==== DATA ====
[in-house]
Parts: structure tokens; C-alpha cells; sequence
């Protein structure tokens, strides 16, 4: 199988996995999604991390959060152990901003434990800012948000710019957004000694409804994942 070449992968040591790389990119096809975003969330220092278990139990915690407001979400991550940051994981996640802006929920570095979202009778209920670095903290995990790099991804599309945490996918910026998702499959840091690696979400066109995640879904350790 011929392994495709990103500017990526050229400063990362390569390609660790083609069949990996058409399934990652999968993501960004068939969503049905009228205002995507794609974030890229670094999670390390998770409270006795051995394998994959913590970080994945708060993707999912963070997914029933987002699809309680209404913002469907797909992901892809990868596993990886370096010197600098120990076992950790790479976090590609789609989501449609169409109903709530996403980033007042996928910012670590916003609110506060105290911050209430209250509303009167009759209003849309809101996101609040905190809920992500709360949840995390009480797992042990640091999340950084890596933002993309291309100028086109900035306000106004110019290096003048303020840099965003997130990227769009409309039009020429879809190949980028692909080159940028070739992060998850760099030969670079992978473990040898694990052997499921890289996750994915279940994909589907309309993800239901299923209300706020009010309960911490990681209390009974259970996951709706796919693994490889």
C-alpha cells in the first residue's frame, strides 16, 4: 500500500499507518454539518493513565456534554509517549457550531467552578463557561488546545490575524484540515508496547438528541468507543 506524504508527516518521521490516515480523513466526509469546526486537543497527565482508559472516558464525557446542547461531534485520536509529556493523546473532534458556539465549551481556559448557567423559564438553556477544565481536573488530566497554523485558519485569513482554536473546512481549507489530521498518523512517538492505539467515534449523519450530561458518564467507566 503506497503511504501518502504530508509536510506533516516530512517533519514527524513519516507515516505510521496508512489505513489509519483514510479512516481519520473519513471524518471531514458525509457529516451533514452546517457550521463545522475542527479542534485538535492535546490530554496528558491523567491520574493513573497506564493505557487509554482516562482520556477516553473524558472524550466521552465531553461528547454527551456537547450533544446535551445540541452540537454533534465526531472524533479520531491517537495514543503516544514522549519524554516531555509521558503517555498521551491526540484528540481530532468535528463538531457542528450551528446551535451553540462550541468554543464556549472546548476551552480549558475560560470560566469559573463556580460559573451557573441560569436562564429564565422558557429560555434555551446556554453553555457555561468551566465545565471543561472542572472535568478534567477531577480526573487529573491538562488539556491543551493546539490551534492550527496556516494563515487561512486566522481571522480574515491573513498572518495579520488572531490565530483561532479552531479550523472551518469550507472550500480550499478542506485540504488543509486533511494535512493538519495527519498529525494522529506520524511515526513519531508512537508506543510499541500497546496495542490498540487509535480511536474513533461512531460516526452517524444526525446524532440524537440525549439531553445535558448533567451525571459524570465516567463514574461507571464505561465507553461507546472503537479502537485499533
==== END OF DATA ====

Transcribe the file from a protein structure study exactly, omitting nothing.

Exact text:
[in-house]
Parts: structure tokens; C-alpha cells; sequence
């Protein structure tokens, strides 16, 4: 199988996995999604991390959060152990901003434990800012948000710019957004000694409804994942 070449992968040591790389990119096809975003969330220092278990139990915690407001979400991550940051994981996640802006929920570095979202009778209920670095903290995990790099991804599309945490996918910026998702499959840091690696979400066109995640879904350790 011929392994495709990103500017990526050229400063990362390569390609660790083609069949990996058409399934990652999968993501960004068939969503049905009228205002995507794609974030890229670094999670390390998770409270006795051995394998994959913590970080994945708060993707999912963070997914029933987002699809309680209404913002469907797909992901892809990868596993990886370096010197600098120990076992950790790479976090590609789609989501449609169409109903709530996403980033007042996928910012670590916003609110506060105290911050209430209250509303009167009759209003849309809101996101609040905190809920992500709360949840995390009480797992042990640091999340950084890596933002993309291309100028086109900035306000106004110019290096003048303020840099965003997130990227769009409309039009020429879809190949980028692909080159940028070739992060998850760099030969670079992978473990040898694990052997499921890289996750994915279940994909589907309309993800239901299923209300706020009010309960911490990681209390009974259970996951709706796919693994490889």
C-alpha cells in the first residue's frame, strides 16, 4: 500500500499507518454539518493513565456534554509517549457550531467552578463557561488546545490575524484540515508496547438528541468507543 506524504508527516518521521490516515480523513466526509469546526486537543497527565482508559472516558464525557446542547461531534485520536509529556493523546473532534458556539465549551481556559448557567423559564438553556477544565481536573488530566497554523485558519485569513482554536473546512481549507489530521498518523512517538492505539467515534449523519450530561458518564467507566 503506497503511504501518502504530508509536510506533516516530512517533519514527524513519516507515516505510521496508512489505513489509519483514510479512516481519520473519513471524518471531514458525509457529516451533514452546517457550521463545522475542527479542534485538535492535546490530554496528558491523567491520574493513573497506564493505557487509554482516562482520556477516553473524558472524550466521552465531553461528547454527551456537547450533544446535551445540541452540537454533534465526531472524533479520531491517537495514543503516544514522549519524554516531555509521558503517555498521551491526540484528540481530532468535528463538531457542528450551528446551535451553540462550541468554543464556549472546548476551552480549558475560560470560566469559573463556580460559573451557573441560569436562564429564565422558557429560555434555551446556554453553555457555561468551566465545565471543561472542572472535568478534567477531577480526573487529573491538562488539556491543551493546539490551534492550527496556516494563515487561512486566522481571522480574515491573513498572518495579520488572531490565530483561532479552531479550523472551518469550507472550500480550499478542506485540504488543509486533511494535512493538519495527519498529525494522529506520524511515526513519531508512537508506543510499541500497546496495542490498540487509535480511536474513533461512531460516526452517524444526525446524532440524537440525549439531553445535558448533567451525571459524570465516567463514574461507571464505561465507553461507546472503537479502537485499533